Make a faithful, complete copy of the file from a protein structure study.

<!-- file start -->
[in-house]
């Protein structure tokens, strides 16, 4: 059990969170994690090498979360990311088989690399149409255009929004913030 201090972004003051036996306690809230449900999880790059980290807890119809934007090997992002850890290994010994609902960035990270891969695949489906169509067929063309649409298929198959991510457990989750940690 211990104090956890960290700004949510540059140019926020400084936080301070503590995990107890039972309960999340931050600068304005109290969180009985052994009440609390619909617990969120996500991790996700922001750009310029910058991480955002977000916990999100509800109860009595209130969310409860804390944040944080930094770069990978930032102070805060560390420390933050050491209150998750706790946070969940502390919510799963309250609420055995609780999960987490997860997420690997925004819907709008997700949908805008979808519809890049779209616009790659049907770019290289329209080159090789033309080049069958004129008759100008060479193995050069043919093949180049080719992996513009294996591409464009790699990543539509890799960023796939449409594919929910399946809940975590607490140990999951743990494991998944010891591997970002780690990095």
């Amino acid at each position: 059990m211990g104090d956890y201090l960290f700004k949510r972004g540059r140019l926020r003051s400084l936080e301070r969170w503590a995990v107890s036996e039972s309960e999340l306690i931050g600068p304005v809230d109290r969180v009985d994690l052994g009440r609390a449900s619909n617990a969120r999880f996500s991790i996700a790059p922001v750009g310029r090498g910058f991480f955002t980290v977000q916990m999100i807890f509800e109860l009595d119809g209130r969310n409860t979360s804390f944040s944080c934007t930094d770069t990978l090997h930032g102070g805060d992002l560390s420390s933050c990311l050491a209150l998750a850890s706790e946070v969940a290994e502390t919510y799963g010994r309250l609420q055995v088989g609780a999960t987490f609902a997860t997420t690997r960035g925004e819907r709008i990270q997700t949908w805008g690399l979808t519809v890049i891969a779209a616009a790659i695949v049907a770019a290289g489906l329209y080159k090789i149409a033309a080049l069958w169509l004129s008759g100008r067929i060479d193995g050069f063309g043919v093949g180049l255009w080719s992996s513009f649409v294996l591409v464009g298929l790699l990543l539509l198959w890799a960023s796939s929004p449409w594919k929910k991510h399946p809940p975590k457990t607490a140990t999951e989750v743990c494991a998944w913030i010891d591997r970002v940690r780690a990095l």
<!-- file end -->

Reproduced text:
[in-house]
């Protein structure tokens, strides 16, 4: 059990969170994690090498979360990311088989690399149409255009929004913030 201090972004003051036996306690809230449900999880790059980290807890119809934007090997992002850890290994010994609902960035990270891969695949489906169509067929063309649409298929198959991510457990989750940690 211990104090956890960290700004949510540059140019926020400084936080301070503590995990107890039972309960999340931050600068304005109290969180009985052994009440609390619909617990969120996500991790996700922001750009310029910058991480955002977000916990999100509800109860009595209130969310409860804390944040944080930094770069990978930032102070805060560390420390933050050491209150998750706790946070969940502390919510799963309250609420055995609780999960987490997860997420690997925004819907709008997700949908805008979808519809890049779209616009790659049907770019290289329209080159090789033309080049069958004129008759100008060479193995050069043919093949180049080719992996513009294996591409464009790699990543539509890799960023796939449409594919929910399946809940975590607490140990999951743990494991998944010891591997970002780690990095």
């Amino acid at each position: 059990m211990g104090d956890y201090l960290f700004k949510r972004g540059r140019l926020r003051s400084l936080e301070r969170w503590a995990v107890s036996e039972s309960e999340l306690i931050g600068p304005v809230d109290r969180v009985d994690l052994g009440r609390a449900s619909n617990a969120r999880f996500s991790i996700a790059p922001v750009g310029r090498g910058f991480f955002t980290v977000q916990m999100i807890f509800e109860l009595d119809g209130r969310n409860t979360s804390f944040s944080c934007t930094d770069t990978l090997h930032g102070g805060d992002l560390s420390s933050c990311l050491a209150l998750a850890s706790e946070v969940a290994e502390t919510y799963g010994r309250l609420q055995v088989g609780a999960t987490f609902a997860t997420t690997r960035g925004e819907r709008i990270q997700t949908w805008g690399l979808t519809v890049i891969a779209a616009a790659i695949v049907a770019a290289g489906l329209y080159k090789i149409a033309a080049l069958w169509l004129s008759g100008r067929i060479d193995g050069f063309g043919v093949g180049l255009w080719s992996s513009f649409v294996l591409v464009g298929l790699l990543l539509l198959w890799a960023s796939s929004p449409w594919k929910k991510h399946p809940p975590k457990t607490a140990t999951e989750v743990c494991a998944w913030i010891d591997r970002v940690r780690a990095l």